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2018 Scam Alert

Read the FTC’s most recent alerts or browse scams by topic.

A re-occurring crime on UMBC’s campus is the “Online Job Scams”. Job seekers who use online job search web sites must be careful to avoid a type of job scam in which the applicant is asked to accept payment to his or her own bank account. These scams are known as “payment-forwarding” or “payment-transfer” scams. These scams involve a con artist who pretends to be an employer and uses a job advertisement to lure an unsuspecting job seeker. Conartists are quite convincing, and may even use company names and corporate logos to convince victims that they are legitimate employers.

There is NO chance of recovering funds or arresting these criminals.
Red flags:

1. Do not forward, transfer, or “wire” money to an employer.

2. Do not transfer money and retain a portion for payment.

3. A contact email address that is not a primary domain. For example, employers calling itself “Omega Inc.” with a “Yahoo!” email address.

4. Misspellings and grammatical mistakes in the job ad.

5. Monster .com lists descriptive words in job postings that are tip-offs to fraud. Their list includes “package-forwarding,” “money transfers,” “wiring funds,” “eBay,” and “PayPal.”

6. World Privacy Forum researchers also found that the terms “Foreign Agent Agreement” often appears in contracts and emails sent to job seekers.

7. Interviewers who tell you-you’re a finalist even though you haven’t had much of an interview.

8. Companies that you can’t find references to in search engines or on sites like the Better Business Bureau. Conversely, companies that are established, but the contact names, numbers and email addresses don’t match up with what you’ve received. This could indicate someone’s just borrowing a legitimate company’s name.

Contact Detective Chester Smith at smithcht@umbc.edu or UMBC Police at police@umbc.edu for assistance.

Sextortion Email SCAM

There is a “sextortion” email traveling across the world, hitting millions of email boxes since early July 2018. “This new Bitcoin blackmail scam is circulating; this time based on passwords from website breaches. This extortion email is likely to be less effective than the paper letters because it’s full of obvious errors.” It begins with this statement (with misspellings included):

I do know, XXXXXX, is your password. You do not know me and you’re most likely wondering why you are getting this e-mail, right?

In fact, I actually placed a malware on the adult vids (porno) website and guess what, you visited this site to experience fun (you know what I mean). While you were watching videos, your browser began operating as an RDP (Remote control Desktop) having a keylogger which provided me access to your display screen and also cam. Immediately after that, my software gathered all your contacts from your Messenger, FB, as well as email.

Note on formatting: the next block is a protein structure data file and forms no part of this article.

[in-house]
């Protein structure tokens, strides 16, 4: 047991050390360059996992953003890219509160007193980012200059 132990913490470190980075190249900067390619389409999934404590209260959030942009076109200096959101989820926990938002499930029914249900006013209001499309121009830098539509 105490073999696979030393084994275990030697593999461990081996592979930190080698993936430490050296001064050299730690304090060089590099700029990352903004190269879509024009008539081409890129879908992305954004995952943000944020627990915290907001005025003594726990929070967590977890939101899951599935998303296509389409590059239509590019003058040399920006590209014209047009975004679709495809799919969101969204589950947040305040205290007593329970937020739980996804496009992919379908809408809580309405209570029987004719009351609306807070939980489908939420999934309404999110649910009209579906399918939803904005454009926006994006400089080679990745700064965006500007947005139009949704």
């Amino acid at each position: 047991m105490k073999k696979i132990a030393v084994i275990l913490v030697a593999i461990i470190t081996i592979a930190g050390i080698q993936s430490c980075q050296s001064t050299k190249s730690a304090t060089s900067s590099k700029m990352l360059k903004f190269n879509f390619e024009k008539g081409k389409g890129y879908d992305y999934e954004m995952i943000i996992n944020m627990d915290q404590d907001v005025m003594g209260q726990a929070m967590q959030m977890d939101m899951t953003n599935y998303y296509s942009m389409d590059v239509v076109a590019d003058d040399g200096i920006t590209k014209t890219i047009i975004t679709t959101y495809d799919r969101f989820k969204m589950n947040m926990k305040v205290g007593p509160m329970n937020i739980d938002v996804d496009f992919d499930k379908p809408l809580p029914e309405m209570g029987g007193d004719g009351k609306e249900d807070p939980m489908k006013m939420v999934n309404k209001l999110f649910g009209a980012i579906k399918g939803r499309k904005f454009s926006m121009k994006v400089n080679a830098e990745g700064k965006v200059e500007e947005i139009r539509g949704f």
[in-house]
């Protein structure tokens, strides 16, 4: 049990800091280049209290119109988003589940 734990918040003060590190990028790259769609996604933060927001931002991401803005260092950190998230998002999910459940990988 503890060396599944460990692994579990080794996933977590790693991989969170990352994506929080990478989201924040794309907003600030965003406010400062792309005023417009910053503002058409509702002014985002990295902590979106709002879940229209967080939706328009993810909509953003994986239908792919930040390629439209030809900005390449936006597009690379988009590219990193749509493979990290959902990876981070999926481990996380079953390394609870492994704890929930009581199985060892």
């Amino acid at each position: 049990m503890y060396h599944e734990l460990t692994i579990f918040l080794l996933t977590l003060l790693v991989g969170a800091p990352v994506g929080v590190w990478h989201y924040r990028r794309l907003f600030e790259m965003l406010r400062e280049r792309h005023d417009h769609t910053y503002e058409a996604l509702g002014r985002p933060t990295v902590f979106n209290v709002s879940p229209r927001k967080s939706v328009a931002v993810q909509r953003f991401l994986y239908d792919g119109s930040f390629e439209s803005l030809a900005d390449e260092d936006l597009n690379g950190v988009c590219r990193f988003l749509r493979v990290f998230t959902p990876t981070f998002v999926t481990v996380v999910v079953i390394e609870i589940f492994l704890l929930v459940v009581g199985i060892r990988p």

Writers have theorized that the outlook.com sender’s address is spoofed; this almost certainly didn’t pass through the outlook.com email system. Source: https://withoutbullshit.com/blog/a-second-bitcoin-blackmail-scam-based-on-hacked-password

Please let us know at police@umbc.edu if you received an email like this. An internet search will show that this email has arrived in emails across the US and UK. A google search will show the many variations of the letter. Do NOT respond to the email- or send money via Bitcoin. It is likely that the subjects committing this fraud reside outside of the US jurisdiction.


On-Line Immigration SCAM

A re-occurring crime on UMBC’s campus is the “On-Line Immigration SCAM.” This can involve a telephone caller or an e-mail where the caller/ sender falsely identifies themselves as members of the United States Department of Homeland Security. It is so common; that the governmental agency has listed a section of their website for scams to avoid.

The student is ordered to send immediate payment through the use of a “Google,” Western Union, PayPal, or Green Dot payment cards. The scammers use these forms of payment as they do not force the scammer to reveal their true identity. They threaten to deport anyone who doesn’t cooperate.

Con artists are quite convincing; the term comes from the longer form: “Confidence Man” – someone skilled at gaining your confidence in them. They use nasty, foul language or threats and are unprofessional. This is NOT how the US Government acts.

  1. Do not forward, transfer, or “wire” money to the requestor.
  2. They demand immediate payment.
  3. The use of unprofessional language, nasty or threatening words or actions. US government employees are instructed to perform their duties in a businesslike fashion. Suspect anyone who is un-businesslike.
  4. A contact email address that is not a primary domain. For example, US Government emails always use the domain:  “.gov”

If you are a victim or suspect that a caller or e-mailer is committing a scam directed at you or another member of our campus community; Contact: Detective Chester Smith at smithcht@umbc.edu

 

 

 

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